What I plan to copy from him is summarized in this screen shot from his site:


See those books? That's not even all of the ones he's written because that widget scrolls to reveal more! That's a lot of books!

How many books have I published? Well, you can see them all on the side bar on the right-hand side of this page. I've got a lot of catching up to do. Konrath has been doing this for a lot longer than I have, but his catalog is still impressive. It just reminds me that I need to keep on writing in order to stay in this business and to increase the chances that luck will eventually come my way. Check back in ten years or so to see how far I've gotten in my plan to publish as many books as Konrath has.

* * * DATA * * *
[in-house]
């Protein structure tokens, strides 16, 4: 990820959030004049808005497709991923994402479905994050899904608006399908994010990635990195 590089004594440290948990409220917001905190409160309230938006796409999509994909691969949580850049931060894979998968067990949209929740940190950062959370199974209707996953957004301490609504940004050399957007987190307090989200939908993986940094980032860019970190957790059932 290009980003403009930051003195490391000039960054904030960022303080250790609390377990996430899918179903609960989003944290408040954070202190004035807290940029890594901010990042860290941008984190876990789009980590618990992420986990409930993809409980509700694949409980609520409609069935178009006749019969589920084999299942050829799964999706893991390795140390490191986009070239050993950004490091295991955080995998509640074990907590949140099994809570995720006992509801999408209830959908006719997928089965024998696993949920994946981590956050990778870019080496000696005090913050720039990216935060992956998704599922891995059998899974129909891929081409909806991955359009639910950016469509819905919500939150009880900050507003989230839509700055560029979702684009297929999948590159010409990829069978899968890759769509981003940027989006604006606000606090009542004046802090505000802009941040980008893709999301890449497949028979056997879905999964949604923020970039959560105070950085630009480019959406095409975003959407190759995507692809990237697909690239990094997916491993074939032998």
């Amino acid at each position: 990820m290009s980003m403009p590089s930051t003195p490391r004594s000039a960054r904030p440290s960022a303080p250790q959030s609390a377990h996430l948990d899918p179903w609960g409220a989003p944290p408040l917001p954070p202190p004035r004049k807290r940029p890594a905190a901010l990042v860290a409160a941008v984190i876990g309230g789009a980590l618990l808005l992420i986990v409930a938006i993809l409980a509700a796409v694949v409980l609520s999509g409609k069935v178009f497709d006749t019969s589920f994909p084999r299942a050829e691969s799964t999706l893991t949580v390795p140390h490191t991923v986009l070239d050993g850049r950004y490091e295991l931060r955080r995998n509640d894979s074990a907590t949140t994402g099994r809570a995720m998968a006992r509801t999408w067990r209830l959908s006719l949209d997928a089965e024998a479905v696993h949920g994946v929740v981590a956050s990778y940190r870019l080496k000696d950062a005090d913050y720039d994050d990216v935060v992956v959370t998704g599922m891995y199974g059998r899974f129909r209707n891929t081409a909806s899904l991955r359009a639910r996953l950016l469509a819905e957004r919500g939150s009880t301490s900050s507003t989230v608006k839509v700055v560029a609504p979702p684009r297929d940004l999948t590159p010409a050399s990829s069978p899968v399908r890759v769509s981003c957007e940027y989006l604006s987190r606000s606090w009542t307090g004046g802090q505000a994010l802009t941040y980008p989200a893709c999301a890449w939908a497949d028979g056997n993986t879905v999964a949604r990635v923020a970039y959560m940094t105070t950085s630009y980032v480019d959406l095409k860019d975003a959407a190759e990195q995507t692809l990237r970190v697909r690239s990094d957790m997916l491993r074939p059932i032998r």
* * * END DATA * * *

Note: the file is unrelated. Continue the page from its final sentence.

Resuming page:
February 7, 2015

It's the best of times and worst of times to be an indie author

I know the title sounds contradictory, but it's true (and similar wording worked for Charles Dickens). If you're an indie author or aspire to be one, then congratulations! Also, my condolences.